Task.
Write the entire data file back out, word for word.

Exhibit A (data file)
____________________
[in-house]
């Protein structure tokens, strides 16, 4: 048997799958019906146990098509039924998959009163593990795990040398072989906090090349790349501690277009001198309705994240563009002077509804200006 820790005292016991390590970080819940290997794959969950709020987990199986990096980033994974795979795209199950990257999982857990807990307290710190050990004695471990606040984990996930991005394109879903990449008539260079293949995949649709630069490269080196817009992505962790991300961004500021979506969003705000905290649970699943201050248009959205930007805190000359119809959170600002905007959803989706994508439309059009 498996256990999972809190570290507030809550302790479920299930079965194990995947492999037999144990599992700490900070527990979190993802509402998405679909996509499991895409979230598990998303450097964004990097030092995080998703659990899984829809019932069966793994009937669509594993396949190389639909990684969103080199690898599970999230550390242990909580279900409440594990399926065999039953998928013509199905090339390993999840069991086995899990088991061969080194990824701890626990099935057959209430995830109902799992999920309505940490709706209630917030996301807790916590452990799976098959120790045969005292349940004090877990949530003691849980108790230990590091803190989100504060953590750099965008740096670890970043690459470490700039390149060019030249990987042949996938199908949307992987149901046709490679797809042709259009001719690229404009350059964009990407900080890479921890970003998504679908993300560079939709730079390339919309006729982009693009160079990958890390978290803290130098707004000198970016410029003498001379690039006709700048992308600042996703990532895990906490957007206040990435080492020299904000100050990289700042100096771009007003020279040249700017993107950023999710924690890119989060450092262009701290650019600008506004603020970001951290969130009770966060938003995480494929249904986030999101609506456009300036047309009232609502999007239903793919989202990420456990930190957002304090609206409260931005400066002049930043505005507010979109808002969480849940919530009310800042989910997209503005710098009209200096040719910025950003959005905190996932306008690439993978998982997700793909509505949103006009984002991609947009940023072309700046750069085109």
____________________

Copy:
[in-house]
């Protein structure tokens, strides 16, 4: 048997799958019906146990098509039924998959009163593990795990040398072989906090090349790349501690277009001198309705994240563009002077509804200006 820790005292016991390590970080819940290997794959969950709020987990199986990096980033994974795979795209199950990257999982857990807990307290710190050990004695471990606040984990996930991005394109879903990449008539260079293949995949649709630069490269080196817009992505962790991300961004500021979506969003705000905290649970699943201050248009959205930007805190000359119809959170600002905007959803989706994508439309059009 498996256990999972809190570290507030809550302790479920299930079965194990995947492999037999144990599992700490900070527990979190993802509402998405679909996509499991895409979230598990998303450097964004990097030092995080998703659990899984829809019932069966793994009937669509594993396949190389639909990684969103080199690898599970999230550390242990909580279900409440594990399926065999039953998928013509199905090339390993999840069991086995899990088991061969080194990824701890626990099935057959209430995830109902799992999920309505940490709706209630917030996301807790916590452990799976098959120790045969005292349940004090877990949530003691849980108790230990590091803190989100504060953590750099965008740096670890970043690459470490700039390149060019030249990987042949996938199908949307992987149901046709490679797809042709259009001719690229404009350059964009990407900080890479921890970003998504679908993300560079939709730079390339919309006729982009693009160079990958890390978290803290130098707004000198970016410029003498001379690039006709700048992308600042996703990532895990906490957007206040990435080492020299904000100050990289700042100096771009007003020279040249700017993107950023999710924690890119989060450092262009701290650019600008506004603020970001951290969130009770966060938003995480494929249904986030999101609506456009300036047309009232609502999007239903793919989202990420456990930190957002304090609206409260931005400066002049930043505005507010979109808002969480849940919530009310800042989910997209503005710098009209200096040719910025950003959005905190996932306008690439993978998982997700793909509505949103006009984002991609947009940023072309700046750069085109």